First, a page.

It's a good bet the Bring Your Own Device (BYOD) policy your employees mindlessly signed gives the right to remotely wipe their lost or stolen phone or tablet. It's an even better bet that they're not OK with it.
Stories by Tom Kaneshige
With their executive power under fire, CIOs need to step out from behind their desks and take a more prominent and visible role both inside and outside their companies.
As millennials flood the workplace, climb corporate ladders and spread throughout the four corners of a company, they will eventually take on positions of leadership in marketing, human resources, finance, sales and IT. They'll gain more influence inside an organization, along with purchasing power over technology.
Remote and mobile workers mean companies will have to conduct more conference calls to keep them in the loop. But what, exactly, are remote workers doing during these dial-in meetings? The answers may surprise you, according to results from a new InterCall survey of more than 500 full-time, remote workers.
On one side of the fence, lots of companies, especially those in Europe, won't have anything to do with the Bring Your Own Device programs. On the other side, an equal number of companies have jumped on the BYOD bandwagon, including at least a few going all-in with mandatory BYOD.
In New York City, venerable companies give luxurious corporate cars to power brokers dressed in Armani suits driving down Wall Street. But across the country in San Francisco, you're more likely to see blue jeans-clad execs driving shared Zipcars to their wacky digs in SoMa, or south of Market.
CIOs face unrelenting change as part of the job description. Today they must deal with change coming at them from all fronts. More than ever before, CIOs now have to knock down walls, connect corporate silos, keep customers in their sights, be willing to fail fast and pivot to a more successful strategy -- one that usually involves wielding the power of data analytics.
You'd think marketing pros speaking to a roomful of marketers about the rocky CMO-CIO relationship would devolve into an IT-bashing session -- but you'd be wrong.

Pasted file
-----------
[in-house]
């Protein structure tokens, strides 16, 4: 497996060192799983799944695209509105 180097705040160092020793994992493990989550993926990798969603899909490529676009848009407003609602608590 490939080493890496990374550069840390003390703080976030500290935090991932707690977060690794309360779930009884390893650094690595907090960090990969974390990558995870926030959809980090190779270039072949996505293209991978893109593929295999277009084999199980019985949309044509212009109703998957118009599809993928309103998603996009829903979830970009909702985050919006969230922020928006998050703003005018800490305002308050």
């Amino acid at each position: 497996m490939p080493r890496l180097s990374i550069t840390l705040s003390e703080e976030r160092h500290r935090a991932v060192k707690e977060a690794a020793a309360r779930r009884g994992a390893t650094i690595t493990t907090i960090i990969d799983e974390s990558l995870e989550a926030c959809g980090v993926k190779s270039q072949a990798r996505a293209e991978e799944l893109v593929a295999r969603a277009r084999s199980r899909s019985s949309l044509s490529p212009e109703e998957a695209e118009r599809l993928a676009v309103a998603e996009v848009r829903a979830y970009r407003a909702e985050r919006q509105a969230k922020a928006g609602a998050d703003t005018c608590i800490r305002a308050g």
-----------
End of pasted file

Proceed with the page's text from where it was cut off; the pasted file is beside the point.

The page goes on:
Listen to an executive speak for 10 seconds, and you'll know instantly whether that person is a CIO or CMO. Their use of words and the way they talk about their jobs are polar opposite to each other.
Over the next 12 months, companies will be in a pitched battle to drive revenue and improve the customer experience. A Forrester survey of business leaders flagged these two initiatives as the most important by far. In other words, competition is about to heat up.
While attending a tech conference last month, Michael DeFranco received word on his phone that Apple was joining forces with IBM to go after the enterprise. The CEO and founder of Lua, a mobile messaging service running on Android and iOS, stared at the text message in disbelief.
At the heart of any good relationship is communication, yet a new study shows that CIOs and CMOs are terrible at it. They're not speaking the same language, bicker about the tech budget and argue over who should take ownership of mobile apps.
CIOs in the U.S. struggling with the Bring Your Own Device (BYOD) trend might want to look across the pond to see what their European counterparts are doing -- or rather, not doing.
Forced into an arranged marriage of sorts, the CIO and CMO are trying their best to make things work. Still, disagreements arise. One out of four CIOs believe CMOs lack the vision to anticipate new digital channels, while many CMOs say CIOs lack the urgency needed to respond to shifting market conditions.
At a well-known investment firm in New York City, something strange is happening: Mobile app performance issues and privacy concerns have sparked a Bring Your Own Device (BYOD) revolt, and now many employees are asking for their corporate BlackBerry back.